Tuesday, May 21, 2013

Recipes from the Wagstaff Miscellany - 39 Capons yne conceps

Recipes from the Wagstaff Miscellany (Beinecke MS 163)

This manuscript is dated about 1460.

The 200 (approx.) recipes in the Wagstaff miscellany are on pages 56r through 76v.

Images of the original manuscript are freely available on the Yale University Library website.

I have done my best to provide an accurate, but readable transcription. Common abbreviations have been expanded, the letters thorn and yogh have been replaced with their modern equivalents, and some minor punctuation has been added.

Copyright © 2013 by Daniel Myers, MedievalCookery.com


39.  Capons yne conceps
Take capons halfe rostyde do hem yne a pott put ther to swete brothe & a perty of gode wyne stew hit up to gedyre that hit be ynowghe trye the brothe yf thu wylte thu may do ther to a lytylle lyoure of payndemayne take eyrone sodyne harde hew the white do ther to sigure safrone & salt set hit one the fyre whene hit boyles a lay hit up withe yolkes of eyrone loke hit be rennynge sesyne hit up withe poudyr of gynger & vergeys a rese the thyys & the whyngez & the brestz of the capons loke that they honge by ley hem yne disches plante heme withe harde yolkes of eyrone ande poudyr & the sewe a bovyne.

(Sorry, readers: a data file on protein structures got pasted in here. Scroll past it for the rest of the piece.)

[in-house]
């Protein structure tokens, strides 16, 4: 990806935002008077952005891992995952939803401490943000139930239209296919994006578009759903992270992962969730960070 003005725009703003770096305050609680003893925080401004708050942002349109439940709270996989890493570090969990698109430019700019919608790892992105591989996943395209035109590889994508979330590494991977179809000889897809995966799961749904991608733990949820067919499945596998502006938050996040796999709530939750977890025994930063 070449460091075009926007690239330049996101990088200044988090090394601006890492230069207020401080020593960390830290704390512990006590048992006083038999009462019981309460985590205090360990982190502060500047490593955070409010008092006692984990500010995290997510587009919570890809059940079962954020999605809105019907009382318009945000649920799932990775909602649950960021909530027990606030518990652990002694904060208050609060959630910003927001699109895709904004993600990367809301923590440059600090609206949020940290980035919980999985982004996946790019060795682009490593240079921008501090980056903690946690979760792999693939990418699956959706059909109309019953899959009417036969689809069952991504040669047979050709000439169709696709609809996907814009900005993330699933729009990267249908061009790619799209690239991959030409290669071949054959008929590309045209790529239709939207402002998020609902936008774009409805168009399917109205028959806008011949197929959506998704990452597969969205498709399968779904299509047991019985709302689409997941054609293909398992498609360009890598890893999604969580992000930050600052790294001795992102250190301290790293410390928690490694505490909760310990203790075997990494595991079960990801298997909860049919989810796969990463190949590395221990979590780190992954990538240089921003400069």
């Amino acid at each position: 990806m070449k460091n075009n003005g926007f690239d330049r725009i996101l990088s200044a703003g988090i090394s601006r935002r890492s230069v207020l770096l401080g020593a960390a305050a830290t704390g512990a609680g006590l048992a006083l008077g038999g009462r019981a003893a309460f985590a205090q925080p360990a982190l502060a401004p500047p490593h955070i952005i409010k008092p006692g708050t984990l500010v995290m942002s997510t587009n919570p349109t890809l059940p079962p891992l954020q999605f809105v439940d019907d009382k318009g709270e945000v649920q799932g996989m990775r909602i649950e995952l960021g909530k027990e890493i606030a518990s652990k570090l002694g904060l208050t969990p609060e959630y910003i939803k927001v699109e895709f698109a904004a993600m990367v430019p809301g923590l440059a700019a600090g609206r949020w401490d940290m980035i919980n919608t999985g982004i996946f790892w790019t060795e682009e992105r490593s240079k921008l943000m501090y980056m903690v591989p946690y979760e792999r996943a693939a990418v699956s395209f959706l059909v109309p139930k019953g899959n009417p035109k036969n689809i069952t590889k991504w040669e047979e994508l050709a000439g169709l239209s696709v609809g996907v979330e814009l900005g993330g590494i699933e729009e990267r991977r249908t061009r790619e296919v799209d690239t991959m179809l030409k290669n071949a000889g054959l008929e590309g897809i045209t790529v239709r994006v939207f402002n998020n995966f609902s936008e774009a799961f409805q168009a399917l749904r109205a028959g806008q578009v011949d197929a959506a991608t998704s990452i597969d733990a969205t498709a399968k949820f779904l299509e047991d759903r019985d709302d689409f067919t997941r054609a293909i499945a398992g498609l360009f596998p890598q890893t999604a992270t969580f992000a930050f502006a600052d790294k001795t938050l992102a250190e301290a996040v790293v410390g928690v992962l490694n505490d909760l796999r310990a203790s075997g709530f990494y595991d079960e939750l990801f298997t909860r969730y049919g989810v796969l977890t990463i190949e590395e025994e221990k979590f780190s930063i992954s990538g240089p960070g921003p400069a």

There is a recipe in A Noble Book off Cookry that is clearly related to the one above, however it is much more abbreviated.
To mak capons in couns tak a capon and sethe it and hew it then grind pepper and bred and temper it with the capon then tak the whit of egg herd sodene and hew them small and boile the capons and colour it with saffron and lay yolks of eggs in the disshe hole and serue it.  [A Noble Boke off Cookry (England, 1468)]

A recipe from Forme of Cury seems to be a much closer match, with much the same spicing and even including the instruction that the capon be half roasted.
Capouns In Councys. XXII. Take Capons and rost hem right hoot þat þey be not half y nouhz and hewe hem to gobettes and cast hem in a pot, do þerto clene broth, seeþ hem þat þey be tendre. take brede and þe self broth and drawe it up yferer, take strong Powdour and Safroun and Salt and cast þer to. take ayrenn and seeþ hem harde. take out the zolkes and hewe the whyte þerinne, take the Pot fro þe fyre and cast the whyte þerinne. messe the disshes þerwith and lay the zolkes hool and flour it with clowes. [Forme of Cury (England, 1390)]

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